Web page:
The sun emitted a significant solar flare peaking at 1:32 p.m. EST on Jan.7, 2014. This is the first significant flare of 2014, and follows on the heels of mid-level flare earlier in the day. Each flare was centered over a different area of a large sunspot group currently situated at the center of the sun, about half way through its 14-day journey across the front of the disk along with the rotation of the sun.
This flare is classified as an X1.2-class flare. X-class denotes the most intense flares, while the number provides more information about its strength. An X2 is twice as intense as an X1, an X3 is three times as intense, etc.
This movie shows imagery from NASA's Solar Dynamics Observatory as the sun emitted an X-class flare on Jan. 7, 2014. The movie shows light in the 1600 angstrom wavelength, showing both sunspots visible on the sun's surface and the flare in the solar atmosphere.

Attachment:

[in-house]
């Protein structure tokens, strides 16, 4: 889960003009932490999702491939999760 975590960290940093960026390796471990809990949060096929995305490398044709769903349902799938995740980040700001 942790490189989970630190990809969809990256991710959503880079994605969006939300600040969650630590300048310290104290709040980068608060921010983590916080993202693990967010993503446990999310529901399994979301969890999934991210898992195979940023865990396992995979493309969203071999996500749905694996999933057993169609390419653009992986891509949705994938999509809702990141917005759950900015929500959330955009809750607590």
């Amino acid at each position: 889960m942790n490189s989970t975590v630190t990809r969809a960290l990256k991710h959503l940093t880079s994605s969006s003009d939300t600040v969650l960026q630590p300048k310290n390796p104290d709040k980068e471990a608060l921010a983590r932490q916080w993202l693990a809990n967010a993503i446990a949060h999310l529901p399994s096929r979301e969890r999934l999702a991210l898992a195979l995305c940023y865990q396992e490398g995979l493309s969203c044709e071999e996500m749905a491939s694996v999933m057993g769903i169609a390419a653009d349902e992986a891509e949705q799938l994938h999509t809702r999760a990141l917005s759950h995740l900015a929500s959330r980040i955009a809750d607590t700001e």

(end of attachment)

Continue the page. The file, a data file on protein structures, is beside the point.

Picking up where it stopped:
This closeup of the Sun taken by NASA's Solar Dynamics Observatory, shows large sunspot AR1944 and the source area of the X1.2 class solar flare, which appears to be from adjacent, smaller sunspot AR1943.
GCMD keywords can be found on the Internet with the following citation:
Olsen, L.M., G. Major, K. Shein, J. Scialdone, S. Ritz, T. Stevens, M. Morahan, A. Aleman, R. Vogel, S. Leicester, H. Weir, M. Meaux, S. Grebas, C.Solomon, M. Holland, T. Northcutt, R. A. Restrepo, R. Bilodeau, 2013. NASA/Global Change Master Directory (GCMD) Earth Science Keywords. Version 184.108.40.206.0